Journal #10, Chapters 18-24 Cry, The Beloved Country – Assignment Example
17 April Cry, the Beloved Country: What did Father Vincent mean when he said “knowing is better than fearing....even when what is known is bad” How did Rev. Kumalo react to this? Can you see a truth in Father Vincent’s statement? Explain.
Father Vincent says in the book Cry, the Beloved Country to Kumalo that “sorrow is better than fear” (Paton 97). He says so because despite the fact that sorrow is bad, it does not impoverish people like fear does. There is truth in Father Vincent’s idea because fear makes a person unable to do anything, while sorrow can enrich a person’s mind. None of the ideas suggested by Father to Kumalo made him feel better. He took an incredulous approach to this idea that sorrow is better than fear because he was impoverished anyways. Sorrow did not make him feel any better than fear.
Rev. Kumalo has lost so much since he has come to Jo’burg. However, his life has also been enriched. Who or what has enriched his life, and how?
According to Father Vincent’s viewpoint, sorrow has enriched Kumalo’s life. The hope to do something about his situation and turn it around has kept his life enriched. About the terrible mishaps which happened to him, he could do nothing. But once a storm subsides and the fear it brings along dies, there is something to do for a person which enriches his/her life (Paton 98).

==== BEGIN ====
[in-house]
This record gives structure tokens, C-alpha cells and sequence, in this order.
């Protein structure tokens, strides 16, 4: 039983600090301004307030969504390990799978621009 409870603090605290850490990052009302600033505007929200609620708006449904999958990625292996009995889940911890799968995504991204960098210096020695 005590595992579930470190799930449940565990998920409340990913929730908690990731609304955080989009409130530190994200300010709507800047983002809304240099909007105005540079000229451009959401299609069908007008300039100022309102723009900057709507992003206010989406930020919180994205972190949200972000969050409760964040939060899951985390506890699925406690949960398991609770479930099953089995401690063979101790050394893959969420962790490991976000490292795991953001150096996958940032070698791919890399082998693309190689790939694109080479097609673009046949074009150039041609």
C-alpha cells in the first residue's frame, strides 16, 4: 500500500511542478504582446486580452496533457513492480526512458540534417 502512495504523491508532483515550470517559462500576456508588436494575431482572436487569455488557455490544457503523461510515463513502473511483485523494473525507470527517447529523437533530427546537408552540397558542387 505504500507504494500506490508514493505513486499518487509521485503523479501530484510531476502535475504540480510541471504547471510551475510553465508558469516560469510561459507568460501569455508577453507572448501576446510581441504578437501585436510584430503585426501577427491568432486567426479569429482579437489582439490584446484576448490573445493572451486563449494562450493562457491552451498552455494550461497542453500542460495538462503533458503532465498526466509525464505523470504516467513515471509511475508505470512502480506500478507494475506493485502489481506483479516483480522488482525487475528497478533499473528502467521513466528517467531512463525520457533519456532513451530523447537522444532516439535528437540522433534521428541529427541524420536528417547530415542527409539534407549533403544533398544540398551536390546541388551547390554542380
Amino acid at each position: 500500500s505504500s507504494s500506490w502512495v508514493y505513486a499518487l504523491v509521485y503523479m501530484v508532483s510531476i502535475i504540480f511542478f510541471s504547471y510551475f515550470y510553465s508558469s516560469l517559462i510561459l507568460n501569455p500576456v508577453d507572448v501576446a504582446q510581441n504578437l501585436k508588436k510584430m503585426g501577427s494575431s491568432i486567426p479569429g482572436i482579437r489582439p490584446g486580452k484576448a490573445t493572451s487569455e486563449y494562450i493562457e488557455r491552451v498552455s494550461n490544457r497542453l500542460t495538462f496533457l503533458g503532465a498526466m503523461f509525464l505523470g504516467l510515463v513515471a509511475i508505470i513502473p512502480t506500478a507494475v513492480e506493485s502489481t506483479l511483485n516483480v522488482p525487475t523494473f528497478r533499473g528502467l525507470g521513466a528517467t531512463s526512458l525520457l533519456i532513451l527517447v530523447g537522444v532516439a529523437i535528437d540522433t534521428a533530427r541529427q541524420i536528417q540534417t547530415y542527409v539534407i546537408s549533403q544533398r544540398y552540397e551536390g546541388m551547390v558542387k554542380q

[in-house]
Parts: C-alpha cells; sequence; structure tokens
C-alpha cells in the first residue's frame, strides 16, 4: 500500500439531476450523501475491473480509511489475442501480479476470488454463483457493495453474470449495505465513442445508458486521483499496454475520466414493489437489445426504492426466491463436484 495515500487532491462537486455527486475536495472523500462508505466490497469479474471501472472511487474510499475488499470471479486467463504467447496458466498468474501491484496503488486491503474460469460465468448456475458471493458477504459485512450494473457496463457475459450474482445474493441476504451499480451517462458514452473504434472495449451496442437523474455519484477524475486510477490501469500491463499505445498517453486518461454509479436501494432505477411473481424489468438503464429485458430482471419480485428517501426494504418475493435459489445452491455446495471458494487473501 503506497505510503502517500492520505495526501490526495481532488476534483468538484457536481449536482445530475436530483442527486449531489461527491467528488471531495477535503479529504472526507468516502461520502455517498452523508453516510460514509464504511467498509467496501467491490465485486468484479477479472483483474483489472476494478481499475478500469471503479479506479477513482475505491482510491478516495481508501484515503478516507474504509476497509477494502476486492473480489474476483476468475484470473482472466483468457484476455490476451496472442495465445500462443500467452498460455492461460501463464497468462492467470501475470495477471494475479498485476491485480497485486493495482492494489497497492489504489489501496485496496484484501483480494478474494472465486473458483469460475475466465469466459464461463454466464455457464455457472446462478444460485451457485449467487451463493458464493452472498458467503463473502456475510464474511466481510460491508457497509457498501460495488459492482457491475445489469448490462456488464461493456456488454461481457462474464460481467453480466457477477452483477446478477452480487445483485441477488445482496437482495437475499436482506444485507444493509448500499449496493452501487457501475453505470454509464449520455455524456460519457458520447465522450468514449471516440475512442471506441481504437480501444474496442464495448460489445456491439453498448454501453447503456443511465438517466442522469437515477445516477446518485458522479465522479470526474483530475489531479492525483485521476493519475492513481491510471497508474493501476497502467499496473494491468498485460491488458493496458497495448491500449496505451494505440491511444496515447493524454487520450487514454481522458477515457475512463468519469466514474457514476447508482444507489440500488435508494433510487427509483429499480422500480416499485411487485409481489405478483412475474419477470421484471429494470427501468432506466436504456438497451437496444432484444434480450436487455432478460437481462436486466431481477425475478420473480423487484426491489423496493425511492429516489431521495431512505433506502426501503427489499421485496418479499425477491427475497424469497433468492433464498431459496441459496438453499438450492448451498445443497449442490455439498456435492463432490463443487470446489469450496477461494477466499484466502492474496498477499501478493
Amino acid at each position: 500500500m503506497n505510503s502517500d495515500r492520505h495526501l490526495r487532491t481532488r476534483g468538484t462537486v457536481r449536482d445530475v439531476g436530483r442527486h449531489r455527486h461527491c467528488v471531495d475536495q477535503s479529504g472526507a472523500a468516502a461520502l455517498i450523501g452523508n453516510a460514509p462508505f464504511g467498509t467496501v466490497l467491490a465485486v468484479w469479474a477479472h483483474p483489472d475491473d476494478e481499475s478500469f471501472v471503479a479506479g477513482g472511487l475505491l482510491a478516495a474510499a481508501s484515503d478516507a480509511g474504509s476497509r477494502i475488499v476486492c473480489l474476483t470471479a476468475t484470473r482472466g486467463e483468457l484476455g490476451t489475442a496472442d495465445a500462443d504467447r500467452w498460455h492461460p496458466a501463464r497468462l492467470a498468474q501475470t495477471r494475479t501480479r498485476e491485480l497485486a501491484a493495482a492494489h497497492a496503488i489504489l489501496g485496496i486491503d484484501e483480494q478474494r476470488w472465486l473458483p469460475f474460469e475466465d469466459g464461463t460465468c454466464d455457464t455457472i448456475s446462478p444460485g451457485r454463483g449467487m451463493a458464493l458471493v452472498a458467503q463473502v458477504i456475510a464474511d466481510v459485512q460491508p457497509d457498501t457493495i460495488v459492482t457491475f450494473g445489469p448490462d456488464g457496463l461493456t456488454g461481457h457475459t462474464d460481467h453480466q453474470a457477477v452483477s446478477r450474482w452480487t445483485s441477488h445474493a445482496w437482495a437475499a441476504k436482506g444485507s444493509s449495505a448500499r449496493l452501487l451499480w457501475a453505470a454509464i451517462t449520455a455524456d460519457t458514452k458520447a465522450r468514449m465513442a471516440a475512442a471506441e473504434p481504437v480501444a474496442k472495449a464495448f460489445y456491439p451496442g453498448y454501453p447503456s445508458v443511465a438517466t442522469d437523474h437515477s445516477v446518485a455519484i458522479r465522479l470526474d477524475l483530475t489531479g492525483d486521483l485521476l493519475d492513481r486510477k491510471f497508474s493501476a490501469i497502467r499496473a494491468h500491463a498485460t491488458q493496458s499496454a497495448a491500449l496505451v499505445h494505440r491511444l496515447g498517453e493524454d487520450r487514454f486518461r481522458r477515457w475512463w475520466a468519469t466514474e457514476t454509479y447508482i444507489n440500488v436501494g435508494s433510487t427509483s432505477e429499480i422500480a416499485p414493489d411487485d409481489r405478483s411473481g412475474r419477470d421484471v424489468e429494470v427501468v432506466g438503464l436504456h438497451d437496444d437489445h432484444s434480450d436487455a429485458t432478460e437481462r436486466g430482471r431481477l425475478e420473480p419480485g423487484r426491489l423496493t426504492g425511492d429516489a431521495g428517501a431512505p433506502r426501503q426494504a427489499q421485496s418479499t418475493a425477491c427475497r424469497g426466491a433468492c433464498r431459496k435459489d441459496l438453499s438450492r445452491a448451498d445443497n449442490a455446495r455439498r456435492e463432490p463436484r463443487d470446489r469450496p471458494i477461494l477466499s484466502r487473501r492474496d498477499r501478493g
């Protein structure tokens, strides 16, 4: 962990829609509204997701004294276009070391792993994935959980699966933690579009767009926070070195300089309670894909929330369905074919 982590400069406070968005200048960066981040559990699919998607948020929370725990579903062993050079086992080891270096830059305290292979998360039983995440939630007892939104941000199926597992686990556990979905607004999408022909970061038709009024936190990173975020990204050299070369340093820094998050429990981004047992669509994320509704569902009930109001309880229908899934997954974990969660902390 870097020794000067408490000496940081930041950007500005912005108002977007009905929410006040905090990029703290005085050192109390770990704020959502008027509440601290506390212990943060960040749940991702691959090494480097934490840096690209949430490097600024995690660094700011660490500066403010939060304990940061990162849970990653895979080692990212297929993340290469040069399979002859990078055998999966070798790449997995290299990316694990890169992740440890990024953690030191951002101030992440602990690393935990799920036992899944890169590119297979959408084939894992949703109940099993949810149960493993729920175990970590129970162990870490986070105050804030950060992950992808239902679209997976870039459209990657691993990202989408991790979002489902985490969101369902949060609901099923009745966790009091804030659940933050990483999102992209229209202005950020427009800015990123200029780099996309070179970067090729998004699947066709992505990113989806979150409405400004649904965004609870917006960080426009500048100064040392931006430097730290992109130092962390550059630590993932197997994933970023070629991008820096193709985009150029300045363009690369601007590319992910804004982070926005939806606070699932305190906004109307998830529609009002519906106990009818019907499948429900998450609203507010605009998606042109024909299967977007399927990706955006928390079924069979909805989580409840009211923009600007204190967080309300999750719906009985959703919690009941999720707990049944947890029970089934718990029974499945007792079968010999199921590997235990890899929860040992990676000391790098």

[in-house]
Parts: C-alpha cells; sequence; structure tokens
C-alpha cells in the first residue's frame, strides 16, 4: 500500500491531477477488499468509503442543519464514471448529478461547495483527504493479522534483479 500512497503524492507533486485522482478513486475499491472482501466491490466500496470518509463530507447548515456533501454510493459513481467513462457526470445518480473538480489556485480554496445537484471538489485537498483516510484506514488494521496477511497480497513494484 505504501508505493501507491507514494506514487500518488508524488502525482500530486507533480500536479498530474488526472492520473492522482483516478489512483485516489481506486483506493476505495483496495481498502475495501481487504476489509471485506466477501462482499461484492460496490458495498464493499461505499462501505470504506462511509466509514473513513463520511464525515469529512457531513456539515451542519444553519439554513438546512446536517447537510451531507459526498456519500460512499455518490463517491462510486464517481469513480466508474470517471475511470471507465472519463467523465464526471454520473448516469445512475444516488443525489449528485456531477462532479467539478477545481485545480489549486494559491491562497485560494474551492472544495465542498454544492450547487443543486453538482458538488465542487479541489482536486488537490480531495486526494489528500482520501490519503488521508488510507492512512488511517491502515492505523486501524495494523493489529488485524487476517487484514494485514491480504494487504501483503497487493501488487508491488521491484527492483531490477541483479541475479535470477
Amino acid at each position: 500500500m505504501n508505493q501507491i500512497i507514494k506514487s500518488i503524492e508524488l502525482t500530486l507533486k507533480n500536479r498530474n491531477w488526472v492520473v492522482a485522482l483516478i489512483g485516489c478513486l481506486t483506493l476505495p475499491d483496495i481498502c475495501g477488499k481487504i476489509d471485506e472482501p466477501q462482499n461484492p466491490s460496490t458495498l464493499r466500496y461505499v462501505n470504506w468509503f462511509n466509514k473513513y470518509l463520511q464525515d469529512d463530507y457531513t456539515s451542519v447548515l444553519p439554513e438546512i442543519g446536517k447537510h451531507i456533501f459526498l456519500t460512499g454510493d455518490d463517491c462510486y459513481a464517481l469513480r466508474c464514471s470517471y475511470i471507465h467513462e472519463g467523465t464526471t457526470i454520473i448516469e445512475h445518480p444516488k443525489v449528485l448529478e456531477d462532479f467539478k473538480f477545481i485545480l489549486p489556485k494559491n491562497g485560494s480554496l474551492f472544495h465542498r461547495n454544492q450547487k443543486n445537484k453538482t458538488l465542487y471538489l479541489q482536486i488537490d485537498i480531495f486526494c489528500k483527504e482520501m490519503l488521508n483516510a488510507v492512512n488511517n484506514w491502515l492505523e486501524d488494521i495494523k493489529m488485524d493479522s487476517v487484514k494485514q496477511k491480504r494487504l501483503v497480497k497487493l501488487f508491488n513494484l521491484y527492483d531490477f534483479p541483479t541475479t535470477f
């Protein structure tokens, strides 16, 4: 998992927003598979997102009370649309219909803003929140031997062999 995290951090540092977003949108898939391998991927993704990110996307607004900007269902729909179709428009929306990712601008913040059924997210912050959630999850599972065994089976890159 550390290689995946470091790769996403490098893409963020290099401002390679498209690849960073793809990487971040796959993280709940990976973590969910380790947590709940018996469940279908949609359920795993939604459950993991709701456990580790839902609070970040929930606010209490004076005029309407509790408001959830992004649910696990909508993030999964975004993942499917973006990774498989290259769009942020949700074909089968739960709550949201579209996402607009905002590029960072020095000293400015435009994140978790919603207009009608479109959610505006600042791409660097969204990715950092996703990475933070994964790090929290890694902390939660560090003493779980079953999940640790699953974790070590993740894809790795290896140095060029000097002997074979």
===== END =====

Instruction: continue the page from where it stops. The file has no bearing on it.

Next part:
Summarize with your understanding what Arthur Jarvis said on pages 178-179.
According to Arthur Jarvis, there are many reasons behind the South African dilemma, but he still loves his land passionately. People have inconsistent views which create trouble. On one hand, they believe in brotherhood and the right to use full capacities. On the other hand, they disregard their own views about brotherhood and the right to use gifts given to man by God wherever Africans are involved. He concludes that his love for South Africa still grows deep and passionate with time.
Do James and Arthur Jarvis just illustrate a difference in generations or is there more happening? How do you see James Jarvis changing? What is working that change?
James and Arthur Jarvis hold conflicting views about the racial problem in South Africa. This difference of opinion stems from a different in two generations. Arthur is the son of James and holds very enlightening and liberal views about race, while James prefers to remain oblivious to the whole issue. A strong desire is born in James’s heart to understand his son and the growing racial problem when his education begins. This causes him to change.
Paton, Alan. Cry, the Beloved Country. New York, NY: Simon and Schuster, 2003. Print.